Altobelli admits that he's relying heavily on the advice of Pitching Coach Ray Miller, considered to be one of the best in the business. Miller and Third Base Coach Cal Ripken Sr. were top candidates to succeed Weaver, and it's a tribute to the tight-knit Baltimore organization that both wanted to stay on when Altobelli, who'd been away from the Orioles for six years, got the job. The line on Miller is that at last his insights are being heeded, that he was frustrated and privately critical of Weaver's headstrong management of the pitchers.
Hinting at his past dissatisfaction, Miller says, "I have more input now. Joe and I talk. He'll say, 'What do you think about him?' as a pitcher is coming to the dugout between innings. Earl wouldn't ask you that question—he'd just rely on his baseball judgment. All in all, Joe was a great replacement, given the state of mind of this ball club. We're loose, we're veterans."
Altobelli and Miller present an interesting executive combination. Miller's nickname is Rabbitt, alluding to his big teeth, but under Altobelli it can also apply to the carrot Miller wields while the manager, hanging back in his office, threatens with the stick.
This carrot-and-stick approach was successfully applied in the case of Dennis Martinez, who until his second win last Friday night had Miller and Altobelli genuinely worried. Martinez' five defeats in April accounted for almost half the team's losses through Sunday. But where Weaver probably would have been screaming at him, Miller was working on his mechanics and Altobelli was blaming the cold weather and noting that Martinez, in terms of ERA, always starts the season slowly.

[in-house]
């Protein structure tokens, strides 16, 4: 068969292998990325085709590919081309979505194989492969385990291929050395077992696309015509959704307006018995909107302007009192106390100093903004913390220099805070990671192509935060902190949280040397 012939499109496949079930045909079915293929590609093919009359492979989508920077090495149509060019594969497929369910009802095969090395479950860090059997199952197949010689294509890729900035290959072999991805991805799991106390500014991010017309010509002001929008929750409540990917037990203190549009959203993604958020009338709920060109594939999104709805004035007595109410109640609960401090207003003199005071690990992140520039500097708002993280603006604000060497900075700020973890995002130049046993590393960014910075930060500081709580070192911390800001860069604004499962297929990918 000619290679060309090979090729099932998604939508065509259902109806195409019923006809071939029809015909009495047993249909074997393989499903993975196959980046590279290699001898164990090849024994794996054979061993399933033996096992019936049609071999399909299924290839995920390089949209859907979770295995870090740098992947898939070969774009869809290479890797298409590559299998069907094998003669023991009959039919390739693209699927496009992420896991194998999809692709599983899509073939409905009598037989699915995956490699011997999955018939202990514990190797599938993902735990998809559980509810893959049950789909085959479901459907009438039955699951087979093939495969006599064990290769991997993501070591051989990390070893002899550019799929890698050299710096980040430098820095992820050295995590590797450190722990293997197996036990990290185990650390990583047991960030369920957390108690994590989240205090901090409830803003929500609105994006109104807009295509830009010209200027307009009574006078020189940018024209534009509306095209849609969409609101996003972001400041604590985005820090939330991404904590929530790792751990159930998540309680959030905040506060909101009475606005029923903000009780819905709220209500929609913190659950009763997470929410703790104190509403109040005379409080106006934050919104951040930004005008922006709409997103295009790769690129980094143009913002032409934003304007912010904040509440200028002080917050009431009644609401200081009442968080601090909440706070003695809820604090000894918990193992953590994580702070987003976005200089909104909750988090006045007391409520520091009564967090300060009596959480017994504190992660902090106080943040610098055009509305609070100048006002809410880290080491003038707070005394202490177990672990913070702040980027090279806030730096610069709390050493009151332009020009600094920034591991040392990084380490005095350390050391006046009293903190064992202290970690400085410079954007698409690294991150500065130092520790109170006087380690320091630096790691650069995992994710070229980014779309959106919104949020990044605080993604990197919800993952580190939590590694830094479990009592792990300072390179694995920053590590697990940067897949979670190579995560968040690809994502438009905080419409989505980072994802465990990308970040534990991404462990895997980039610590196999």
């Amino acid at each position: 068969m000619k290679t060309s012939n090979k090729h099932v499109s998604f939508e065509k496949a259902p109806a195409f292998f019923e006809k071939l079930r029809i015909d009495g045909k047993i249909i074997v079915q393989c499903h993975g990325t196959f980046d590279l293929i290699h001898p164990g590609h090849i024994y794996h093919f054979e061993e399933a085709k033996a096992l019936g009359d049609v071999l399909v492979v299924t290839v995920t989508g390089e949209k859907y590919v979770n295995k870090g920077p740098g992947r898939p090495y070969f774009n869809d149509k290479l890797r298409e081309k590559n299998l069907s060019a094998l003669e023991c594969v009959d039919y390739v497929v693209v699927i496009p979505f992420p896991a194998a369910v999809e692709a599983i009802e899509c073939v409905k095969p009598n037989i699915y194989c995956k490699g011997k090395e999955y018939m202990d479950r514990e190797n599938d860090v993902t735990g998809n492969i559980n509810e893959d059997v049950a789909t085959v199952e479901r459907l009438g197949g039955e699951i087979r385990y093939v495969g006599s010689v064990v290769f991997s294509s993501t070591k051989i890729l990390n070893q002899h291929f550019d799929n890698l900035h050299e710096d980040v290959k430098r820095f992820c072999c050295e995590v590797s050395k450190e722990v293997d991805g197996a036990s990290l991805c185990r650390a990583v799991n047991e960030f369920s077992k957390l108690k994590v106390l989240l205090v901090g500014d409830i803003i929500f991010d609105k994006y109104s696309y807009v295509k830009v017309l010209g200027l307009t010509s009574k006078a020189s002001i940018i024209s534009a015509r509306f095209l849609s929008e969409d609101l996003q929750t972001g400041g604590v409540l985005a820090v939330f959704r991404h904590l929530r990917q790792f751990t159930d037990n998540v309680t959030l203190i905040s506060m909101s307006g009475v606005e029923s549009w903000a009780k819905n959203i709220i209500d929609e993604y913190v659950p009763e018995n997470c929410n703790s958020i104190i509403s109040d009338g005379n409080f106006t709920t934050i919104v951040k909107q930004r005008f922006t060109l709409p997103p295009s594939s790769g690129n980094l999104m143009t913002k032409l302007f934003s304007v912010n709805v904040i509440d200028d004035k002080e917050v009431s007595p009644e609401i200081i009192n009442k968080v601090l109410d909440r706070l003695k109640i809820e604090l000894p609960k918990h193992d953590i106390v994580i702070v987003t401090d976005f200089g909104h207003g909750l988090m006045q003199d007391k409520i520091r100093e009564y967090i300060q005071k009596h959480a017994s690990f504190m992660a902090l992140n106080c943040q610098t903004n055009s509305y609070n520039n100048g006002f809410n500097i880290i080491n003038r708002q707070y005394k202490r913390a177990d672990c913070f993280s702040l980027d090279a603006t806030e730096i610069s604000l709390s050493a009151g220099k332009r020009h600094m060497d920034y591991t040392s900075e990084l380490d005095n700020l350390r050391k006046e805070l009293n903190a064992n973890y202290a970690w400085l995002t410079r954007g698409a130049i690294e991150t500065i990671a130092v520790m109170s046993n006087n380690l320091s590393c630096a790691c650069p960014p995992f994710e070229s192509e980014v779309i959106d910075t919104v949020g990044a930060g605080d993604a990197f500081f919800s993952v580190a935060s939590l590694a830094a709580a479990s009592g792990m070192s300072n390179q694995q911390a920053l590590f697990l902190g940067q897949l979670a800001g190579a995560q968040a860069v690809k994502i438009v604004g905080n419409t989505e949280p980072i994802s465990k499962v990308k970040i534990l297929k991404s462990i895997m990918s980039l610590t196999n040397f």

That changed, however, after Martinez was knocked out of a game in Seattle. Martinez publicly criticized Catcher Rick Dempsey and said nobody was allowing him to throw his game. This finally brought out Altobelli, who said, "I told Dennis it was time he took the brunt of this on himself and stopped blaming everybody else. I've had him before [in the minors], and sometimes he needs a kick. Flanagan and McGregor, they're going good—I stay away from them. But with Dennis sometimes you have to kick and then you let up. Kick and then let up." Asked if that wasn't a little like managing rats in a cage, he said, "Yeah, well let me tell you, they're pretty expensive rats."